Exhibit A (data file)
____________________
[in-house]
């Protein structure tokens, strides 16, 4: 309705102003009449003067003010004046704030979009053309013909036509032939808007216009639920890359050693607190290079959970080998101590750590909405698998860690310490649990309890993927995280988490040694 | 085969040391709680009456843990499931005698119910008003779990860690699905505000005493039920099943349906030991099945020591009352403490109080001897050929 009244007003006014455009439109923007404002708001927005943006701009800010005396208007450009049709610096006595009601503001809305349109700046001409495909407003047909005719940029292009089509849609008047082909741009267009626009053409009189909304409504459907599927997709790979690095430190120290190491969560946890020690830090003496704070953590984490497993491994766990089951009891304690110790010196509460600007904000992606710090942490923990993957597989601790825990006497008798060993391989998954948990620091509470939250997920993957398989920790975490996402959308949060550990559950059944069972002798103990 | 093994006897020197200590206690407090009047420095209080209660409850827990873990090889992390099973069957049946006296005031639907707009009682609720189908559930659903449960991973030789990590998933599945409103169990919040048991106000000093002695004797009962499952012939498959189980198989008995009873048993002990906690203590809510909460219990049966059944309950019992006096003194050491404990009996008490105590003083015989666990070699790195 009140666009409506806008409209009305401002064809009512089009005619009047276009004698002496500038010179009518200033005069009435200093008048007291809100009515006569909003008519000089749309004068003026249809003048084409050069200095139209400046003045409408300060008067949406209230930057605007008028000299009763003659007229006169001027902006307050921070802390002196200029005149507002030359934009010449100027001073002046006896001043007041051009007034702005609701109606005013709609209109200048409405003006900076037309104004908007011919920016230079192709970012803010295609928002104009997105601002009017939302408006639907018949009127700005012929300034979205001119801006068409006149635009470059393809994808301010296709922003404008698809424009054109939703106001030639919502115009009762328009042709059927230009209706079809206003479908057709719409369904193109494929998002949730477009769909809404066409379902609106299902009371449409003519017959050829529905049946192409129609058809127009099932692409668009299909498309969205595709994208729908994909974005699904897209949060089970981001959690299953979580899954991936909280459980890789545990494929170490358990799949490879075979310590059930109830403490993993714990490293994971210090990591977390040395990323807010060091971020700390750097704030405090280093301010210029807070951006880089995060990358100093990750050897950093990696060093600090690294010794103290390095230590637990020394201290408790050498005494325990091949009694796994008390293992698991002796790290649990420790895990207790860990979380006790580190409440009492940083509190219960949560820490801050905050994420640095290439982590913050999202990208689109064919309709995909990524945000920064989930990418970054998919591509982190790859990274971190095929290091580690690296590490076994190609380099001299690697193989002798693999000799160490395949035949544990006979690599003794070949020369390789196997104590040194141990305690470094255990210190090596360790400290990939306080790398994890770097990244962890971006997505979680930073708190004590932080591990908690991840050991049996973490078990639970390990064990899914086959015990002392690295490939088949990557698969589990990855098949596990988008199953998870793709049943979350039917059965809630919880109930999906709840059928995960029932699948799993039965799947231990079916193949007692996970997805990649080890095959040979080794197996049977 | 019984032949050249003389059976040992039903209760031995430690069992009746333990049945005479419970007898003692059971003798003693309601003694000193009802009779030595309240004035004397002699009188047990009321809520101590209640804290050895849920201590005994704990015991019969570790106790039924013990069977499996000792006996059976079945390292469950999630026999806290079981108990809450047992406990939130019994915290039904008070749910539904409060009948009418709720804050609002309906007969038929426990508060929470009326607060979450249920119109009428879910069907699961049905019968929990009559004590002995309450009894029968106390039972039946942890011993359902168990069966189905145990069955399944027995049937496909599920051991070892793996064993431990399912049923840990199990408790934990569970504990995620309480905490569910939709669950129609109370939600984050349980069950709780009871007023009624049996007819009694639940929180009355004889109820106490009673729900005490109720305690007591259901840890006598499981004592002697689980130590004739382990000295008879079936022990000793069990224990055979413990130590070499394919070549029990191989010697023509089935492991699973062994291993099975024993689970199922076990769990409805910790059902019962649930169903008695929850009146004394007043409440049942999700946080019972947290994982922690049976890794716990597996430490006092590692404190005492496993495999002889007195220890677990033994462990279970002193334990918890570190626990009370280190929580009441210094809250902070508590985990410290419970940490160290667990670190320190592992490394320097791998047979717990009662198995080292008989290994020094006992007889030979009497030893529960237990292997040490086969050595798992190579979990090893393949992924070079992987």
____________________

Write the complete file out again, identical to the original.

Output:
[in-house]
């Protein structure tokens, strides 16, 4: 309705102003009449003067003010004046704030979009053309013909036509032939808007216009639920890359050693607190290079959970080998101590750590909405698998860690310490649990309890993927995280988490040694 | 085969040391709680009456843990499931005698119910008003779990860690699905505000005493039920099943349906030991099945020591009352403490109080001897050929 009244007003006014455009439109923007404002708001927005943006701009800010005396208007450009049709610096006595009601503001809305349109700046001409495909407003047909005719940029292009089509849609008047082909741009267009626009053409009189909304409504459907599927997709790979690095430190120290190491969560946890020690830090003496704070953590984490497993491994766990089951009891304690110790010196509460600007904000992606710090942490923990993957597989601790825990006497008798060993391989998954948990620091509470939250997920993957398989920790975490996402959308949060550990559950059944069972002798103990 | 093994006897020197200590206690407090009047420095209080209660409850827990873990090889992390099973069957049946006296005031639907707009009682609720189908559930659903449960991973030789990590998933599945409103169990919040048991106000000093002695004797009962499952012939498959189980198989008995009873048993002990906690203590809510909460219990049966059944309950019992006096003194050491404990009996008490105590003083015989666990070699790195 009140666009409506806008409209009305401002064809009512089009005619009047276009004698002496500038010179009518200033005069009435200093008048007291809100009515006569909003008519000089749309004068003026249809003048084409050069200095139209400046003045409408300060008067949406209230930057605007008028000299009763003659007229006169001027902006307050921070802390002196200029005149507002030359934009010449100027001073002046006896001043007041051009007034702005609701109606005013709609209109200048409405003006900076037309104004908007011919920016230079192709970012803010295609928002104009997105601002009017939302408006639907018949009127700005012929300034979205001119801006068409006149635009470059393809994808301010296709922003404008698809424009054109939703106001030639919502115009009762328009042709059927230009209706079809206003479908057709719409369904193109494929998002949730477009769909809404066409379902609106299902009371449409003519017959050829529905049946192409129609058809127009099932692409668009299909498309969205595709994208729908994909974005699904897209949060089970981001959690299953979580899954991936909280459980890789545990494929170490358990799949490879075979310590059930109830403490993993714990490293994971210090990591977390040395990323807010060091971020700390750097704030405090280093301010210029807070951006880089995060990358100093990750050897950093990696060093600090690294010794103290390095230590637990020394201290408790050498005494325990091949009694796994008390293992698991002796790290649990420790895990207790860990979380006790580190409440009492940083509190219960949560820490801050905050994420640095290439982590913050999202990208689109064919309709995909990524945000920064989930990418970054998919591509982190790859990274971190095929290091580690690296590490076994190609380099001299690697193989002798693999000799160490395949035949544990006979690599003794070949020369390789196997104590040194141990305690470094255990210190090596360790400290990939306080790398994890770097990244962890971006997505979680930073708190004590932080591990908690991840050991049996973490078990639970390990064990899914086959015990002392690295490939088949990557698969589990990855098949596990988008199953998870793709049943979350039917059965809630919880109930999906709840059928995960029932699948799993039965799947231990079916193949007692996970997805990649080890095959040979080794197996049977 | 019984032949050249003389059976040992039903209760031995430690069992009746333990049945005479419970007898003692059971003798003693309601003694000193009802009779030595309240004035004397002699009188047990009321809520101590209640804290050895849920201590005994704990015991019969570790106790039924013990069977499996000792006996059976079945390292469950999630026999806290079981108990809450047992406990939130019994915290039904008070749910539904409060009948009418709720804050609002309906007969038929426990508060929470009326607060979450249920119109009428879910069907699961049905019968929990009559004590002995309450009894029968106390039972039946942890011993359902168990069966189905145990069955399944027995049937496909599920051991070892793996064993431990399912049923840990199990408790934990569970504990995620309480905490569910939709669950129609109370939600984050349980069950709780009871007023009624049996007819009694639940929180009355004889109820106490009673729900005490109720305690007591259901840890006598499981004592002697689980130590004739382990000295008879079936022990000793069990224990055979413990130590070499394919070549029990191989010697023509089935492991699973062994291993099975024993689970199922076990769990409805910790059902019962649930169903008695929850009146004394007043409440049942999700946080019972947290994982922690049976890794716990597996430490006092590692404190005492496993495999002889007195220890677990033994462990279970002193334990918890570190626990009370280190929580009441210094809250902070508590985990410290419970940490160290667990670190320190592992490394320097791998047979717990009662198995080292008989290994020094006992007889030979009497030893529960237990292997040490086969050595798992190579979990090893393949992924070079992987």